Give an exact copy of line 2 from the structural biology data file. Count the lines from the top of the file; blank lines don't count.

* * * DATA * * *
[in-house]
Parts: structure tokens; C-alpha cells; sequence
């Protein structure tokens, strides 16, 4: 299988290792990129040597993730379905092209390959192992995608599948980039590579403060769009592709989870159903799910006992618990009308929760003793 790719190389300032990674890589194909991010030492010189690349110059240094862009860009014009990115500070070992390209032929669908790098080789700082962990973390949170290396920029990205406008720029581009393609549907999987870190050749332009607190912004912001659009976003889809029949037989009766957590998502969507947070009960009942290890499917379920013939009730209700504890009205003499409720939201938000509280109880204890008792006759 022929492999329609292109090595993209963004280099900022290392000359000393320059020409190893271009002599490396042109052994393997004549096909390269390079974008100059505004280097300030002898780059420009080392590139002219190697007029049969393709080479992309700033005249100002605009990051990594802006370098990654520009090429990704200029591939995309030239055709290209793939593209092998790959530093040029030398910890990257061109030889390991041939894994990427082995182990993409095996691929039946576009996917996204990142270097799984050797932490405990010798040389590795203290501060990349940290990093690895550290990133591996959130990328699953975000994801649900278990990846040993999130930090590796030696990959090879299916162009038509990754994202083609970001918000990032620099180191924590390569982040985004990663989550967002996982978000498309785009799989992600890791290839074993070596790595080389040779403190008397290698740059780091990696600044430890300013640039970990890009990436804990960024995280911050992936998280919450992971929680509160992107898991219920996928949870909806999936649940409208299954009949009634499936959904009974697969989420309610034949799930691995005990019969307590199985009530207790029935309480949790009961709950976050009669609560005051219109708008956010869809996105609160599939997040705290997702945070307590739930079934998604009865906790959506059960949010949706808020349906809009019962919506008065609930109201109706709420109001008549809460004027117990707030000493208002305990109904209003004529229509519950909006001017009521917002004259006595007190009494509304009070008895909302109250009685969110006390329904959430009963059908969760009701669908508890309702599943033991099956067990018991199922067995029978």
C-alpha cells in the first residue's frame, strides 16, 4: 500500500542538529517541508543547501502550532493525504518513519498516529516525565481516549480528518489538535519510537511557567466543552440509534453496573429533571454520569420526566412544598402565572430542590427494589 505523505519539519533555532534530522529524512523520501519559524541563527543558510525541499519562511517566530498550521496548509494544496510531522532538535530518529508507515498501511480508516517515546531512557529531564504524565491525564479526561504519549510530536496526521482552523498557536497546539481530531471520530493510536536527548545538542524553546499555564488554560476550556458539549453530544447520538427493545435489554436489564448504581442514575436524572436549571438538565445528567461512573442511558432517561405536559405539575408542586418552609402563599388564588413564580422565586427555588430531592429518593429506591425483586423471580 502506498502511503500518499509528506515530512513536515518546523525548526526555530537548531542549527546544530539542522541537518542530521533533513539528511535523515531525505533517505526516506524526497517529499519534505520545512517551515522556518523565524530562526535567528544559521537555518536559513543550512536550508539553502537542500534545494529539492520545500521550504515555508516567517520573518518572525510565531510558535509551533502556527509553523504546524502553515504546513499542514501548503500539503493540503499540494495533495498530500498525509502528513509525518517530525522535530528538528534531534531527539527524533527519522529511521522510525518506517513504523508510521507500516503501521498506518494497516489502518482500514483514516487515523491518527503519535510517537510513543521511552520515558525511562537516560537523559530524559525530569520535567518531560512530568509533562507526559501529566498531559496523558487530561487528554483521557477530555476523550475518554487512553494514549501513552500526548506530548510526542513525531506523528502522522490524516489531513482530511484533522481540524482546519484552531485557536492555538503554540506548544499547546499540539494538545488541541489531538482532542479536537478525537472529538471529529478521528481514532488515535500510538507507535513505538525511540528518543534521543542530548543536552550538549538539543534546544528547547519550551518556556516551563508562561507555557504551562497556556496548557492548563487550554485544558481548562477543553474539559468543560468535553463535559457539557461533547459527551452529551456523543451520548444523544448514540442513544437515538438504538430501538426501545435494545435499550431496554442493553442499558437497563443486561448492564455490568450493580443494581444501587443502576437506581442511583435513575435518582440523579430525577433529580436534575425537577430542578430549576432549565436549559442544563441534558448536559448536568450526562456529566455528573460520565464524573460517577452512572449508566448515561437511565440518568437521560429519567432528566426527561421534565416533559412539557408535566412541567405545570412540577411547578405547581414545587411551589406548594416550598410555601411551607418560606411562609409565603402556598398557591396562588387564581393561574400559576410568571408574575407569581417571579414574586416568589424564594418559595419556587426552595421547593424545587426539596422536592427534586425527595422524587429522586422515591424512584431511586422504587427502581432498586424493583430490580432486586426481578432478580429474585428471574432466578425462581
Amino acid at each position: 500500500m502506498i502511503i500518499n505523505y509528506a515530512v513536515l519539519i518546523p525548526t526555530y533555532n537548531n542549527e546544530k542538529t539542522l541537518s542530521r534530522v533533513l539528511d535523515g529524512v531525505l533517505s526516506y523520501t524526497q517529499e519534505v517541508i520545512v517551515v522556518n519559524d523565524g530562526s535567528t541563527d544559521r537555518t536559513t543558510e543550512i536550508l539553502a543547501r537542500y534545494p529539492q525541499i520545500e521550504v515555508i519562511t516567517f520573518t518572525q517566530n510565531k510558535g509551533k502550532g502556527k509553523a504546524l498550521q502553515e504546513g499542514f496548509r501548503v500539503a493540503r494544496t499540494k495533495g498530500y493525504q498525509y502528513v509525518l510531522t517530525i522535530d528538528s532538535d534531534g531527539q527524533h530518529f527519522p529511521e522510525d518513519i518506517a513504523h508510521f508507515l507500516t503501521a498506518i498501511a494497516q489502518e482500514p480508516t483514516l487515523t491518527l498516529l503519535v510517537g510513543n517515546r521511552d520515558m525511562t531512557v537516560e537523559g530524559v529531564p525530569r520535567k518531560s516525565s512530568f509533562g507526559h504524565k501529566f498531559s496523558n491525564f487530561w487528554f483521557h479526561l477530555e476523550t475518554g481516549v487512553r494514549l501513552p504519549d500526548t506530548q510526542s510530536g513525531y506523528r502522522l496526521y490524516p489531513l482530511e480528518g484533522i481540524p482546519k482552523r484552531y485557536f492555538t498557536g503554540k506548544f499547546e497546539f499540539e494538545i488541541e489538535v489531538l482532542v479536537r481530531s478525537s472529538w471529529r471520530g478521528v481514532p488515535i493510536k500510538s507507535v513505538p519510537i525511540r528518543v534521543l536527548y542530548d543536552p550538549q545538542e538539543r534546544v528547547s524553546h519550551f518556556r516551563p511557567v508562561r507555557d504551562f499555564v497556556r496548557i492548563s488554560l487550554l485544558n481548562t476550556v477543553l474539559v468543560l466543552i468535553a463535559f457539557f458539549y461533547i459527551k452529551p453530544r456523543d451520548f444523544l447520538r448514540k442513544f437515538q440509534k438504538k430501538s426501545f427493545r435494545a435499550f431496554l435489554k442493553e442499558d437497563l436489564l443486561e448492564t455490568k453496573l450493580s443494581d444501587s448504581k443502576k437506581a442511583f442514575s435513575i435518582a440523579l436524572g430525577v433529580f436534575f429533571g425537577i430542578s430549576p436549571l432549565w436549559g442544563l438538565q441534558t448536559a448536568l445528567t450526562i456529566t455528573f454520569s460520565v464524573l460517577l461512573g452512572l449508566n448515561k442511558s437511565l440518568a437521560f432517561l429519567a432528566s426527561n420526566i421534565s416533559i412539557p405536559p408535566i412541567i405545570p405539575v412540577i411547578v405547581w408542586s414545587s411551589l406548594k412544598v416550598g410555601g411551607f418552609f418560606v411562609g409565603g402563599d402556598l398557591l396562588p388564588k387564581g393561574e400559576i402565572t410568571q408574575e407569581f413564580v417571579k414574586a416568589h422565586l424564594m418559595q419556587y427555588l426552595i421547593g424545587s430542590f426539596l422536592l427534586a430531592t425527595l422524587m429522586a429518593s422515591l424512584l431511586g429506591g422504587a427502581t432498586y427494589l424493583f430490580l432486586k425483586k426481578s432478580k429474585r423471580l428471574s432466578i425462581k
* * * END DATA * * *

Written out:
Parts: structure tokens; C-alpha cells; sequence